The paths of light and darkness never converge: fox-spirits stand somewhere between the two.
The first time we met, he was loping up the shadowy path behind the house. I was splitting kindling in the oak grove. I saw him first—a graceful rusty red banner, from arrow nose to white-tipped tail, angular ears and chin, frosted cheek tufts. When he saw me, our gazes locked: his face, simple, sad, sympathetic, his yellow eyes zealous, vibrant. He spoke first, nose twitching, ears flicking: “Join me, brother, I’ll lead the way to a stream teeming with brook trout. And a meadow swarming with field mice, rabbits, chipmunks, and pine squirrels. Run with me, brother, taste the wind.” “But I eat my supper cooked and sleep in a soft, warm bed.” I whispered. He trotted off, confused, dejected, tail sagging, paws barely touching the fragrant earth. I watched his silhouette disappear into shadows. Next day I was weeding tomatoes when I saw him on the path. He stood silent, patient, then said, “Join me, brother, it’s time. I’ll lead you up the ridge to the wild berries. We’ll feast on hen pheasant and fat young grouse. Sip our fill from the gurgling, cool spring.” I sighed, “My supper simmers on the stove. Don’t you see? My world is here.” He spoke calmly, “Sometimes I go hungry. Sometimes my den is damp. Often I am hunted. But, brother, I am free. Follow me!” Speechless, I shook my head and watched his somber retreat, looking back just once, before silently vanishing into the darkness. I didn’t eat supper that night, but sat alone on the porch gazing into the night. At midnight I crawled off to bed, but I never fell asleep.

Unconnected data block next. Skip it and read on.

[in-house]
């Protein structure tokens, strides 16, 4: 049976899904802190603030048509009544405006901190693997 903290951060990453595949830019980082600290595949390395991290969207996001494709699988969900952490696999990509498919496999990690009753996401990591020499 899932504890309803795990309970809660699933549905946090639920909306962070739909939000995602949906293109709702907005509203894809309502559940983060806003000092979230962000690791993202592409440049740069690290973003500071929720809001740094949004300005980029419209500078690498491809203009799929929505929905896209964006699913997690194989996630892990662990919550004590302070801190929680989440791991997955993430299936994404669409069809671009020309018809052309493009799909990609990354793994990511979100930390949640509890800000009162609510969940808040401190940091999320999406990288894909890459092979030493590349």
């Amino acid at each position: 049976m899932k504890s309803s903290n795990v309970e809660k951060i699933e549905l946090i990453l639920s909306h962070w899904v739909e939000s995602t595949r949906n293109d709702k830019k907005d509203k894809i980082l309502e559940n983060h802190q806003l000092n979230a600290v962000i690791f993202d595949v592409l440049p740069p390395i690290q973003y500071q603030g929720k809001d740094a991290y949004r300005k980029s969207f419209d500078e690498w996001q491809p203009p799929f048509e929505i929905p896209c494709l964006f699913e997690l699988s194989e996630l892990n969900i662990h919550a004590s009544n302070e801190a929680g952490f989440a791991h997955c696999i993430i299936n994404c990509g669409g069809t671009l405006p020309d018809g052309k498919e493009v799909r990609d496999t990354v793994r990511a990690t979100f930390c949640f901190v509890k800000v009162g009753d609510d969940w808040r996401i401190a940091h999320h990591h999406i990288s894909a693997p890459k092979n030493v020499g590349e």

I am torn from restless sleep by a loud, shrill yap and cackle from the moonlit barnyard. The old border collie paws wildly at the screen door and yowls to get out. The fox is raiding the henhouse, slaughtering more than he can eat. I have seen before that dusty lather of straw and feathers, the bleached white mounds of dead chickens, bloody throats ripped open. I will kill that fox tonight and fix the chicken coop tomorrow. I grab the twenty-two rifle from its ragged canvas case behind the bedroom door, and race barefoot across the frosted yard toward the scene of plunder. Suddenly the fox is running—phosphorescent fur aflame in autumn moonlight. I lift the rifle, smell the gun oil, draw a bead, and lead him just enough. My finger tenses, the world seems frozen stone-still in my sights. But I cannot shoot, sensing strange tufts of orange fur sprout from my fingers and jaw, feeling the triangulation of facial features, bushy drape of tail. And then I am running too, deeper and deeper into my own alluring, darkening woods.
Author of four published novels and over a hundred published poems, stories, and articles, Jerry McGinley edits and publishes Lake City Lights, An Online Literary Anthology. He is working on his sixth book, a collection of stories and poems, tentatively titled When the Storm Hits and also a book of detective stories titled Lake Redemption.